NEW YORK (Reuters) - Portfolio manager Joel Beam has spent the last 13 years investing in a part of the market that even many professional investors aren’t familiar with. Now, his specialty is becoming mainstream.
As the lead manager of the $1.5 billion Forward Select Income fund, Beam focuses on preferred shares, a type of stock that essentially blends the share price movements of common stocks with the fixed interest of bonds. Investors who buy preferred get a small percentage of the stock moves and dividends, which have substantially higher yields than Treasury bonds.
Even though Beam’s fund has returned an annualized 9.5 percent over the last three years -- well above the 3 percent annualized gain of bond fund mainstays such as the Vanguard Total Bond Market index fund -- Forward Select has traditionally received little attention from financial advisers and investors because preferred shares do not offer the same protection as bonds in the event of a bankruptcy.
Yet with bond yields stuck near record-low levels after years of the Federal Reserve’s bond-buying stimulus program, income-hungry investors have been lured by preferred yields that often top 6 percent, well above the approximately 2.5 percent yield of the Barclays Aggregate U.S. bond index. There are now 41 preferred funds tracked by Morningstar; 10 years ago there were only five, including the Forward fund.
Beam takes his specialty one step farther than most managers in the $300 billion preferred market: he invests primarily in preferred issued by real estate investment trusts (REITS), a slice of the market that he estimates at just $25 billion.
Though a small part of the preferred market, REIT preferred are more attractive than those issued by financial companies because they have a greater degree of transparency, Beam said.
“We’ve obviously learned over the past five years that you can’t really see under the hood of a bank balance sheet. You are putting a great deal of trust in management that everything is as they say it is,” Beam said, citing hefty fines leveled on JPMorgan Chase, Citigroup and other financial firms, and suggesting the REITs are safer bets.
What’s more, preferred issued by REITs are almost all cumulative, Beam says, meaning that, should a company decide to suspend the dividend payment on its preferred shares, it must repay all of the missed preferred dividend payments once it resumes paying any stock dividends. Dividend-paying common stocks do not offer the same guarantee.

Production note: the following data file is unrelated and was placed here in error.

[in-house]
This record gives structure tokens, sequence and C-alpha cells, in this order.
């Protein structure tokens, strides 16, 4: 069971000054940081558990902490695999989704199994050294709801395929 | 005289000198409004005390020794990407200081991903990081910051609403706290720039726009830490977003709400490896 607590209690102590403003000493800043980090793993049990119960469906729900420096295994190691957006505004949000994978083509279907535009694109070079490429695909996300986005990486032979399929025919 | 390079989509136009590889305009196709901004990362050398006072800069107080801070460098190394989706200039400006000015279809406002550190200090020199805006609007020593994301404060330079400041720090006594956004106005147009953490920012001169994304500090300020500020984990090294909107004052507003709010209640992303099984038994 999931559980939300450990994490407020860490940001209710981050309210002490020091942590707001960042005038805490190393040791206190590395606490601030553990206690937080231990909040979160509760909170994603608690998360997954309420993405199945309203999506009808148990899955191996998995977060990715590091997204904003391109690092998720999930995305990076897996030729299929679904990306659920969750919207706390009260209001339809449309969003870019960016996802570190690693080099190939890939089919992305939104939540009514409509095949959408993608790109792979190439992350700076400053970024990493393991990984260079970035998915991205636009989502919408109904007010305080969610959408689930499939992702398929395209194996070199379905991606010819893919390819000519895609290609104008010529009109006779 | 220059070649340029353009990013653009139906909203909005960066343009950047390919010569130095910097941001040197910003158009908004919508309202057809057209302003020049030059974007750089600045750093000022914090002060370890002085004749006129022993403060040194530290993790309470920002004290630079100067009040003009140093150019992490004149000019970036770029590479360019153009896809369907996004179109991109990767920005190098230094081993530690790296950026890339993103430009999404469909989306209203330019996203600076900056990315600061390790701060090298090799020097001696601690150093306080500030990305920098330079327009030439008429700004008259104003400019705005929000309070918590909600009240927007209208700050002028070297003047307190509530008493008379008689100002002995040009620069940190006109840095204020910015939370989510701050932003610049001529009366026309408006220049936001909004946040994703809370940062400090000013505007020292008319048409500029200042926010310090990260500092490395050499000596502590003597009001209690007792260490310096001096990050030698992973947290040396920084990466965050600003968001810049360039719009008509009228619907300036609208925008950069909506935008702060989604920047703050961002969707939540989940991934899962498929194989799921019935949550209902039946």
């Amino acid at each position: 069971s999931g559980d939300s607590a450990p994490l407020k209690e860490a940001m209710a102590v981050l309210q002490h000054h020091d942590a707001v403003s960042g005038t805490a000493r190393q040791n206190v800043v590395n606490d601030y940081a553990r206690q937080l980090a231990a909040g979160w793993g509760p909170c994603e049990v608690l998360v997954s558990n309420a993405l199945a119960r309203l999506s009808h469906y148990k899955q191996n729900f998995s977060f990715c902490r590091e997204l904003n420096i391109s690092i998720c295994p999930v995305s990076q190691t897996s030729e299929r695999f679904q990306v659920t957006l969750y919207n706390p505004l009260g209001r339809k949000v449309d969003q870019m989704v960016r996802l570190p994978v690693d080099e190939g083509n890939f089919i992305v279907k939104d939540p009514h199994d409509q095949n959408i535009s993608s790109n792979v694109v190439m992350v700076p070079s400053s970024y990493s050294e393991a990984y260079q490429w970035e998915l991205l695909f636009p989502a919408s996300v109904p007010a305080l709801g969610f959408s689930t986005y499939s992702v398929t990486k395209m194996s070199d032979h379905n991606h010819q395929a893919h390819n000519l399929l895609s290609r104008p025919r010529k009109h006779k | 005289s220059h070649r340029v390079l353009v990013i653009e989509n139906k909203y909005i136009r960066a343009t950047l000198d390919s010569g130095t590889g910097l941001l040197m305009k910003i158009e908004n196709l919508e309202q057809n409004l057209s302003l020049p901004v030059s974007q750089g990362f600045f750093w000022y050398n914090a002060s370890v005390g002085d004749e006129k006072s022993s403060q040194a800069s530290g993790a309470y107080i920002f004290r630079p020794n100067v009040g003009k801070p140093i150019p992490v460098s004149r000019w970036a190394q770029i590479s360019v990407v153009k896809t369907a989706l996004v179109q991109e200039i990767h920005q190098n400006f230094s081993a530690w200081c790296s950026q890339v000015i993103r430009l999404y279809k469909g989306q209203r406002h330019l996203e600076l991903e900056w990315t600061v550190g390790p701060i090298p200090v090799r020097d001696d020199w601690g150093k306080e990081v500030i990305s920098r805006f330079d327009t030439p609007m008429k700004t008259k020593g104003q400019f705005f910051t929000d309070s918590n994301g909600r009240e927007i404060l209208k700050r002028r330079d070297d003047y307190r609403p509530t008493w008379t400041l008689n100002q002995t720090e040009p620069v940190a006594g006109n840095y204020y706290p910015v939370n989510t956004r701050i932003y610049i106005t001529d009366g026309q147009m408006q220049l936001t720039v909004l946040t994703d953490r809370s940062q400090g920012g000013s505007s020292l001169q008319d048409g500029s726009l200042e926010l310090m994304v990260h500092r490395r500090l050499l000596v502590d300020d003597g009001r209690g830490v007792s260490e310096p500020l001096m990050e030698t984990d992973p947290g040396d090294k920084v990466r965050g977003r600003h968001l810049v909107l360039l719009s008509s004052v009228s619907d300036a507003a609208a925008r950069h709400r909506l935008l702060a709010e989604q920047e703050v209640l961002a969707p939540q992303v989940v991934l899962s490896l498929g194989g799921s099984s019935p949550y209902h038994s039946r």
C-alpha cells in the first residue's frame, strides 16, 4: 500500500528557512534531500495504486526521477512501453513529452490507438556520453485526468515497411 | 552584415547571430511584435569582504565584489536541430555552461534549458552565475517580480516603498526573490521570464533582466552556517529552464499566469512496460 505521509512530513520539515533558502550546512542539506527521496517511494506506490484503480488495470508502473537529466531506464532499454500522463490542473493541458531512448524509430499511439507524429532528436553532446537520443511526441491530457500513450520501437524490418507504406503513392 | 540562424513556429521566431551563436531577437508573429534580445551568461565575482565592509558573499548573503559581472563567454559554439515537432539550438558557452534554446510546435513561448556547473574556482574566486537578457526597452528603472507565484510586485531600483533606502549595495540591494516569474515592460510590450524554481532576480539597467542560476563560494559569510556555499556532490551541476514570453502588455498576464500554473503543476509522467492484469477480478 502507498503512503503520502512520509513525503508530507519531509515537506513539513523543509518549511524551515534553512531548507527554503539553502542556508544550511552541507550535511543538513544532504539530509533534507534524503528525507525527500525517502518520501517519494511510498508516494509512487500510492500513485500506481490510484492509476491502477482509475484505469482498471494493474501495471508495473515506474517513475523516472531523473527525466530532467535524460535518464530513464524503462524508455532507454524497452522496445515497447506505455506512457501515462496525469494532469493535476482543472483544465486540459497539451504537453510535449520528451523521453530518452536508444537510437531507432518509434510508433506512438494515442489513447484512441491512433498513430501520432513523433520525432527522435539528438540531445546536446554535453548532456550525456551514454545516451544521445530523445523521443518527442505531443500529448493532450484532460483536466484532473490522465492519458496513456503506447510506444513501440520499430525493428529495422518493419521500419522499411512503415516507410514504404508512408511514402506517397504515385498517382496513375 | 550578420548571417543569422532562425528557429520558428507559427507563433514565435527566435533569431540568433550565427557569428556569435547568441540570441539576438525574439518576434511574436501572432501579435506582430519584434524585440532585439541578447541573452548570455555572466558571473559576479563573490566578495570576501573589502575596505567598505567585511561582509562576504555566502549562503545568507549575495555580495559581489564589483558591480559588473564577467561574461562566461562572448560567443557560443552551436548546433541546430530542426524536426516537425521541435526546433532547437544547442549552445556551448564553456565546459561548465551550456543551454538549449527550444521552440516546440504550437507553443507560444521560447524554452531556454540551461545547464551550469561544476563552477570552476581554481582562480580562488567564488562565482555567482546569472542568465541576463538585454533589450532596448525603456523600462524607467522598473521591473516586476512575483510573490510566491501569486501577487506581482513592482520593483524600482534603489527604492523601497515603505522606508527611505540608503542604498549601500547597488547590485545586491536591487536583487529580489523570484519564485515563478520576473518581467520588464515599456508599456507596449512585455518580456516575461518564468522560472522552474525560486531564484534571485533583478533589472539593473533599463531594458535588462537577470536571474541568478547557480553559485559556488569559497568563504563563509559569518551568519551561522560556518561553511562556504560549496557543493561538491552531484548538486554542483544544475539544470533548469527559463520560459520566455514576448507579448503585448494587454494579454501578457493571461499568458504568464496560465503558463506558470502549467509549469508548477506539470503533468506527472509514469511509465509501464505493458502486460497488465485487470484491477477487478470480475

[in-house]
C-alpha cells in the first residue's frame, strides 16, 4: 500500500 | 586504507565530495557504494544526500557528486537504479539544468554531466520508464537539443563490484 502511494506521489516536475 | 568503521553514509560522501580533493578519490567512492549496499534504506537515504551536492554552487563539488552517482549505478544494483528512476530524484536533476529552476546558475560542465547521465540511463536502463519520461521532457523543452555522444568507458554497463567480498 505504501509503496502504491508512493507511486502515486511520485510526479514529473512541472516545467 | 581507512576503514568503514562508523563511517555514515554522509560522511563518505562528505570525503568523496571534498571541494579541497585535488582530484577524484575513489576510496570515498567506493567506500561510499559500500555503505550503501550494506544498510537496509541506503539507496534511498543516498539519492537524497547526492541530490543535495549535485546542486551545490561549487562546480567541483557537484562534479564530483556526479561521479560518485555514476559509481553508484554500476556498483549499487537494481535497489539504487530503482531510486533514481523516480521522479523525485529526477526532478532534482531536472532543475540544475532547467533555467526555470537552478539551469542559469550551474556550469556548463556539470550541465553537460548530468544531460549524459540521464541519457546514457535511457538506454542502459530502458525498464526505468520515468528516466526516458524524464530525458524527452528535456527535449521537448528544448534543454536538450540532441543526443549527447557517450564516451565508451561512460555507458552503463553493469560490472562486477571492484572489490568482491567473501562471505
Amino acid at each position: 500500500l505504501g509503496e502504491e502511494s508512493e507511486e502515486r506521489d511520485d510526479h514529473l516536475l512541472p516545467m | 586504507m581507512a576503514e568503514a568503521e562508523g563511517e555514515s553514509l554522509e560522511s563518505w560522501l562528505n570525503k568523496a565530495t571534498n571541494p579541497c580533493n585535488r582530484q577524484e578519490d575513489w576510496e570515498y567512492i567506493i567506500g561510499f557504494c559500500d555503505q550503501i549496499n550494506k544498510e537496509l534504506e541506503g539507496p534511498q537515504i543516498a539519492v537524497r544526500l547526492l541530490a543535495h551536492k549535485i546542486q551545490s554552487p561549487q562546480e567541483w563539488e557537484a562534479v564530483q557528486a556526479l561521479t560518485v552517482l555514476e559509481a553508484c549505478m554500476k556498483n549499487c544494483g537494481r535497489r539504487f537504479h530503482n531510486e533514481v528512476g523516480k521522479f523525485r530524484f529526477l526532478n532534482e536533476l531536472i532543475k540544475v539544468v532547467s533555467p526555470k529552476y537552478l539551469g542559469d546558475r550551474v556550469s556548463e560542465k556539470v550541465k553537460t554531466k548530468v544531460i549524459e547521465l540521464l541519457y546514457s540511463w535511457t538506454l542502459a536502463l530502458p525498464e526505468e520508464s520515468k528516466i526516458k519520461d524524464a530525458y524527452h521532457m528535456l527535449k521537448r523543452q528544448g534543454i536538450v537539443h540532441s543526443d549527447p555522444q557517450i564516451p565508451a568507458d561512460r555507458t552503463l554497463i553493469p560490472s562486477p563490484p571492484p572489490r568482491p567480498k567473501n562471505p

Still, there are risks to his approach on the fund, which has the second-best performance among the 30 funds in his category over the last three years. (Institutional shares of the same fund, which require a $100,000 minimum investment but have slightly lower fees, are the top-performing share class in the category with a 9.8 percent annualized return.)
Because the market is so small, REIT preferred do not trade as frequently as either traditional stocks or bonds, making it hard to sell shares quickly should something go wrong. Most preferred funds are also so new that most fund tracking firms like S&P Capital IQ do not rate them. Influential fund tracker Morningstar started its preferred share category in mid-November, though many of the funds have no analyst rating yet.
Moreover, Beam’s strong track record doesn’t come cheap. Investors pay an annual fee of $1.54 per $100 invested, a level Morningstar considers high, and some shares charge a sales load of 5.75 percent.
The $2.3 billion Cohen & Steers Preferred Securities and Income fund, whose performance is slightly below Beam‘s, charges 75 cents per $100 invested, a level Morningstar considers low.
Though the area of the market he focuses on may be small, Beam follows a process similar to a value fund manager.
For all of the 80 companies in his portfolio, he has searched for firms with high levels of cash flow that trade at a discount to what he considers their intrinsic value. More than 90 percent of his holdings are REITs, according to Morningstar data.
He owns preferred shares of data center company Digital Realty Trust, for instance, because it trades at a discount to the company’s breakup value. The shares yield 7.4 percent.
“Buying this makes sense all day long,” Beam said.
Lately, Beam has been looking to move more of his portfolio into multi-family housing REITS, which currently make up about 9 percent of assets, but without much success.
“I wish multi-family was the largest part of our portfolio because it happens to be a really great business. But it tends to have lower yields and premium pricing,” he said.
Instead, he has been adding to the approximately 20 percent of his portfolio in retail holdings. He’s been buying preferred shares of Agree Realty Corp, a REIT that owns shopping centers in states such as Florida, Kentucky and Michigan, and standalone buildings leased to tenants including Applebees and Lowe‘s. The shares trade at a yield of 4.5 percent and should benefit from the continued rebound of the U.S. housing market, Beam said.
He’s also been looking into buying preferred shares of Equity LifeStyle Properties Inc, a REIT that manages mobile home parks and retirement communities in 32 states. The preferred shares yield 7.2 percent, Beam said, and are in a stable business line. Yet he’s waiting for the price to fall a little further before he buys in.
Beam has been shying away from preferred shares of REITS in the self-storage business because he “can’t get the price we want,” he said. His fund currently has no holdings of self-storage REITs.
Reporting by David Randall; editing by Linda Stern and Leslie Adler